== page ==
One day after news that Houston city attorneys had subpoenaed sermons and emails from church leaders presumably opposed to a local human rights ordinance, the civil liberties questions remain.
Legal scholars question whether “church autonomy,” which allows religious groups wide latitude over internal operations, can properly apply in civil litigation discovery. Or, whether the subpoenas amount to harassment and a violation of constitutionally protected free speech.
Houston city attorney David Feldman, meanwhile, still wants to know what churches did to support a controversial referendum to overturn the ordinance that bans discrimination based on sexual orientation among businesses that serve the public in housing and in city employment and city contracting. The ordinance exempted religious institutions, according to The Christian Science Monitor.
When Feldman rejected thousands of petition signatures aimed at placing the Houston Equal Rights Ordinance, or HERO, on a citywide ballot this fall, opponents of the measure sued to overturn the measure. That lawsuit prompted the legal process, known as “discovery,” in which attorneys working pro bono for the city issued the subpoenas to five Houston pastors, even though the clerics were not among those suing over the denied referendum petitions.
“They are not party plaintiffs” to the lawsuit, Feldman told Fox News columnist Todd Starnes, “but they certainly appeared before council repeatedly regarding the ordinance and the petition. This petition was organized at the churches. That’s where the organizing drive took place. That’s where rallies were held. That’s where signing parties were held.”
After concerns over the nature of the subpoenas erupted, Houston Mayor Annise Parker tried to walk back the city’s position outlined in the legal documents.
“There’s no question the wording was overly broad, but I also think there was some deliberate misinterpretation on the other side,” Parker said, according to KHOU-TV.
“The goal is to find out whether there were some specific instructions given on how the petitions were accurately filled out,” Parker added. “It’s not about ‘what did you preach upon last Sunday?’ It should’ve been clarified. It will be clarified.”
Those failing to comply will with the subpoena will be held in contempt of court, the Monitor reported.
But the city’s lawyers will face a high bar for proving the information in the sermons is essential to their case, Charles Rhodes, a South Texas College of Law professor, told the Houston Chronicle, accord to the Monitor’s report. The pastors are not named parties in the lawsuit, and the (Constitution’s First Amendment) “Church Autonomy Doctrine” offers fairly broad protections for internal church deliberations, he said.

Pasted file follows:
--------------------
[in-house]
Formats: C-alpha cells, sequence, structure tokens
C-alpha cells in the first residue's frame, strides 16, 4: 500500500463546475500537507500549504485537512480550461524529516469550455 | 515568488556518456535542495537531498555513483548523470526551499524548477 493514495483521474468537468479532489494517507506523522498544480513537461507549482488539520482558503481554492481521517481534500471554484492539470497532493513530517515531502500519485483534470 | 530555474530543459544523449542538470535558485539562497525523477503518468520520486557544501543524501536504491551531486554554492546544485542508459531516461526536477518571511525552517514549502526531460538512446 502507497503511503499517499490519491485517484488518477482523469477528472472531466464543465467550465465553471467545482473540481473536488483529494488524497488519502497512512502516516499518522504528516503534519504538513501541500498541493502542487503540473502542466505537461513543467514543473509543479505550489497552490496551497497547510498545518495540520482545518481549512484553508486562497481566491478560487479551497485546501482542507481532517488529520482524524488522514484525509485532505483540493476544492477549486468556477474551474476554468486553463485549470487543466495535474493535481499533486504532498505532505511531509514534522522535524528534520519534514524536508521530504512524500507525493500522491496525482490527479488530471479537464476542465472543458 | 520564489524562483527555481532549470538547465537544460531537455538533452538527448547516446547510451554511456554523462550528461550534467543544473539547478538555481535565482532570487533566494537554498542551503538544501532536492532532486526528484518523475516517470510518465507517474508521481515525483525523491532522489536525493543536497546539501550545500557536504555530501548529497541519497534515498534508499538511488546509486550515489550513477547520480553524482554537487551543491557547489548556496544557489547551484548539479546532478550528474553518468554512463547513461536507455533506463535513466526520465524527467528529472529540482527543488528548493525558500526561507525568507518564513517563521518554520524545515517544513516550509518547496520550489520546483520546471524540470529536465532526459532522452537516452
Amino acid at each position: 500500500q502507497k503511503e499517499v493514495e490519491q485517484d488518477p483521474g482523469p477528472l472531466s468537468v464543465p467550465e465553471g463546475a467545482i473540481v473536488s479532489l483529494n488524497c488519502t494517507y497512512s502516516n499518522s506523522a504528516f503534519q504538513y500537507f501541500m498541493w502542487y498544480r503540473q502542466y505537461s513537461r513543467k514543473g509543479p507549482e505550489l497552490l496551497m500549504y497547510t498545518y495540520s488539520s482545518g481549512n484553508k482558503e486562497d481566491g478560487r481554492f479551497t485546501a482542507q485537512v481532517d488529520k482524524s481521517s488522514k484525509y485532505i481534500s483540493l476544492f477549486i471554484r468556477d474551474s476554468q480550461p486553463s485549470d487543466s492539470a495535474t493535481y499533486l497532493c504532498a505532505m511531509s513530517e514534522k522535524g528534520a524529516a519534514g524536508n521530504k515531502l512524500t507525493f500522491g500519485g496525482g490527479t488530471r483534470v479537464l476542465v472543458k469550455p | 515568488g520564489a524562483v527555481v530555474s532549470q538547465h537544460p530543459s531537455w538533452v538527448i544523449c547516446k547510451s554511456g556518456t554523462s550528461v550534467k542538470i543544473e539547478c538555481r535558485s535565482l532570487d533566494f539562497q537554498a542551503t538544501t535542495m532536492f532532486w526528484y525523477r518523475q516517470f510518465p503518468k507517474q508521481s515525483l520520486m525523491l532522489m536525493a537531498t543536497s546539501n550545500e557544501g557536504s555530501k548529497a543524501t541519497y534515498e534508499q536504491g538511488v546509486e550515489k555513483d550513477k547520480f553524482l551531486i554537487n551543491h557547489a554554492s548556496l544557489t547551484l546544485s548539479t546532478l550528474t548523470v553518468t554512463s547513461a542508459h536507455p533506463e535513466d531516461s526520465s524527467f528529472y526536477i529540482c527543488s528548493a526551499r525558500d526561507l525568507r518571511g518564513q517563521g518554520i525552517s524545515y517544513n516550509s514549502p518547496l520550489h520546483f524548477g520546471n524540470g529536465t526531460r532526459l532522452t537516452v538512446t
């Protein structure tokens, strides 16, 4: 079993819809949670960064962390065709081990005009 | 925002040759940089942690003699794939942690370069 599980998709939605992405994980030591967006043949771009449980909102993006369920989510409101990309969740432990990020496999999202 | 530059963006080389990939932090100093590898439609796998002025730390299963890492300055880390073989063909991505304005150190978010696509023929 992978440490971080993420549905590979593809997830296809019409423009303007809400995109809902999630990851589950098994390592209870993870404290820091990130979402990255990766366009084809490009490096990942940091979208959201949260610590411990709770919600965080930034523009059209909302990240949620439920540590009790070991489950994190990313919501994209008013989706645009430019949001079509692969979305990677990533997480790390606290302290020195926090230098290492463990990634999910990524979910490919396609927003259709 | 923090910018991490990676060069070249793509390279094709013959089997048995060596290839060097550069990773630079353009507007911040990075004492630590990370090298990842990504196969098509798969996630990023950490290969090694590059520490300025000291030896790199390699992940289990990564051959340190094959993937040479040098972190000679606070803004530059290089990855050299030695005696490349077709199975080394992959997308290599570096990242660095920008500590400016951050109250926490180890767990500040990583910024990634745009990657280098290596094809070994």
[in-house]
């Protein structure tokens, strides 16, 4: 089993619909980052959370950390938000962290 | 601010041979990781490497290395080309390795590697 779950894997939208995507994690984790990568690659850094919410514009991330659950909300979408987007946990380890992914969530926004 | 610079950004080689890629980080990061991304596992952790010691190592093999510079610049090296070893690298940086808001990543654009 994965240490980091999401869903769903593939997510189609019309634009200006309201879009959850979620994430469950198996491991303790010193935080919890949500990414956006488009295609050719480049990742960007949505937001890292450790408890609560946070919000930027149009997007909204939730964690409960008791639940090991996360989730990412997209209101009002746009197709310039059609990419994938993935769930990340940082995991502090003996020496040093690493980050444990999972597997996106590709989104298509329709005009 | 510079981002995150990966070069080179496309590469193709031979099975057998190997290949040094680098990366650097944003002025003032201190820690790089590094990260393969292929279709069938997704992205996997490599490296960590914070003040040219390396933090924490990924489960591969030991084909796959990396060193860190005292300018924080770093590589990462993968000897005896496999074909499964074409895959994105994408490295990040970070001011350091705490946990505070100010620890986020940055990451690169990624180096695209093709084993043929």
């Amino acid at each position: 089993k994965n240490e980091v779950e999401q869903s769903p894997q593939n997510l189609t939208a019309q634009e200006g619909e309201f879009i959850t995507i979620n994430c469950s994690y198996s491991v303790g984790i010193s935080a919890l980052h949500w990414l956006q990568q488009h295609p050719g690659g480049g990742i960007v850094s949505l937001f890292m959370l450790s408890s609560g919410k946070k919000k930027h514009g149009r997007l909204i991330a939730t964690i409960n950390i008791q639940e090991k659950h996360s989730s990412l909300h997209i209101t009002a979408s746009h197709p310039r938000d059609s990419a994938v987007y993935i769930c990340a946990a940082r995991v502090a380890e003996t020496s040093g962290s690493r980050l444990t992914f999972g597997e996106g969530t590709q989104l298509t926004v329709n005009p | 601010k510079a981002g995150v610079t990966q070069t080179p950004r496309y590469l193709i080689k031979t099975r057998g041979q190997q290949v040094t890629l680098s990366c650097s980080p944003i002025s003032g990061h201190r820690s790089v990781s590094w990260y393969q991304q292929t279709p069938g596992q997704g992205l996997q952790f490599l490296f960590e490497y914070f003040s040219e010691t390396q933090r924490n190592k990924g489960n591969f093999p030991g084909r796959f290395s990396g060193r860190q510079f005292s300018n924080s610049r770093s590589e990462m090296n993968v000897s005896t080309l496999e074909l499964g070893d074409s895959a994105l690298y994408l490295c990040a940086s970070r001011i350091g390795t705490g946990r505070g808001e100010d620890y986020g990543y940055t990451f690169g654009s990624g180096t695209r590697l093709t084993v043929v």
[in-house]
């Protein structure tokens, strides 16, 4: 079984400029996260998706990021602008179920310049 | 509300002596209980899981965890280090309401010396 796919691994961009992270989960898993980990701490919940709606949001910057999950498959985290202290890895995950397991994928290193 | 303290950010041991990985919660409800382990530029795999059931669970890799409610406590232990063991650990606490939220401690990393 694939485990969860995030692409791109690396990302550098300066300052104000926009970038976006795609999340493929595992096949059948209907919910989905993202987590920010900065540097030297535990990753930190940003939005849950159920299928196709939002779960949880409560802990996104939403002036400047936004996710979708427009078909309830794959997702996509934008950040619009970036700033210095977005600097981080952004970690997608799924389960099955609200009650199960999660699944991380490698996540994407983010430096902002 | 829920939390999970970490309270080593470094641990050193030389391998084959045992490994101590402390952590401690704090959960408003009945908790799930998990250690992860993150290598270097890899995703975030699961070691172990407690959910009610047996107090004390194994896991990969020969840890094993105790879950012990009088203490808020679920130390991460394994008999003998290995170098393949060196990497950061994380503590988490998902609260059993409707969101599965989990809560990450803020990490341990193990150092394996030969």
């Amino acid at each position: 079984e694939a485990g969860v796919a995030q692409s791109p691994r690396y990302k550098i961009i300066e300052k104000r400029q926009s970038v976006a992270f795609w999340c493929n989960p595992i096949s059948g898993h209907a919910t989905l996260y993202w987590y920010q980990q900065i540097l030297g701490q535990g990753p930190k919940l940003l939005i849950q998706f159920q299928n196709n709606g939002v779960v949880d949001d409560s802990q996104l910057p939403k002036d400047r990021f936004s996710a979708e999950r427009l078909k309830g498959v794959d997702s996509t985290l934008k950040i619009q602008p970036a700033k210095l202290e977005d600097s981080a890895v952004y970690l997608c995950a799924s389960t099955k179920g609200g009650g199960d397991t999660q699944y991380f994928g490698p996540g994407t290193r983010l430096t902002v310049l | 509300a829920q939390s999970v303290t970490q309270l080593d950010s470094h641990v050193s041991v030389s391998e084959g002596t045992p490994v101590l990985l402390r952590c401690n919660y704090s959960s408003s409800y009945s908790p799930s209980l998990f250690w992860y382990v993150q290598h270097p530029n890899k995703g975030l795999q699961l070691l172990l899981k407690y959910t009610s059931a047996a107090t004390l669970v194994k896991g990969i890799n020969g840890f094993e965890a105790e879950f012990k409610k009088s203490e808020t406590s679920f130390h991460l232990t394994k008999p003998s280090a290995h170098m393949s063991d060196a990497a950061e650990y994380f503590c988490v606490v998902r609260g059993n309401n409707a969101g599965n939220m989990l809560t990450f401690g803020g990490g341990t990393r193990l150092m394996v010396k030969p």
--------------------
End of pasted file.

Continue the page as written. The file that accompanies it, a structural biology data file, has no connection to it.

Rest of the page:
Marci Hamilton, who holds a chair in public law at Yeshiva University’s Benjamin N. Cardozo Law School in New York City, asserted “church autonomy” does not exist: “The Supreme Court has never used the term or even implied a theory close to it,” she wrote in an email.
“Churches and pastors are not above the law and this type of discovery is ordinary in federal litigation,” Hamilton wrote in an email. “As I understand these issues, one question is whether these pastors violated the federal tax laws that limit political advocacy if a nonprofit is claiming tax exemption.”
However, IRS regulations, as posted on its website, refer to churches not being allowed to endorse (or oppose) candidates: “Under the Internal Revenue Code, all section 501(c)(3) organizations are absolutely prohibited from directly or indirectly participating in, or intervening in, any political campaign on behalf of (or in opposition to) any candidate for elective public office,” the agency stated.
And, Douglas Laycock, a distinguished professor of law at the University of Virginia Law School in Charlottesville, Virginia, said those opposed to the Houston subpoenas may not have to appeal to “church autonomy” to protect their sermons and internal correspondence.
“Free speech is really the main argument,” Laycock said in a telephone interview. “These subpoenas seem designed to intimidate and harass” those opposed to the Houston ordinance. He said if the legal discovery process is being “used to penalize these people ... that clearly seems a penalty” on their free speech.
He added, “I think government issuing subpoenas for sermons ought to ring alarm bells for free speech and free exercise.”
Apparently, Texas state attorney general -- and 2014 GOP gubernatorial candidate -- Greg Abbott agrees with Laycock’s position.
In a letter calling on Feldman to withdraw the subpoenas, Abbott wrote: “Whether you intend it to be so or not, your action is a direct assault on the religious liberty guaranteed by the First Amendment. The people of Houston and their religious leaders must be absolutely secure in the knowledge that their religious affairs are beyond the reach of the government.”
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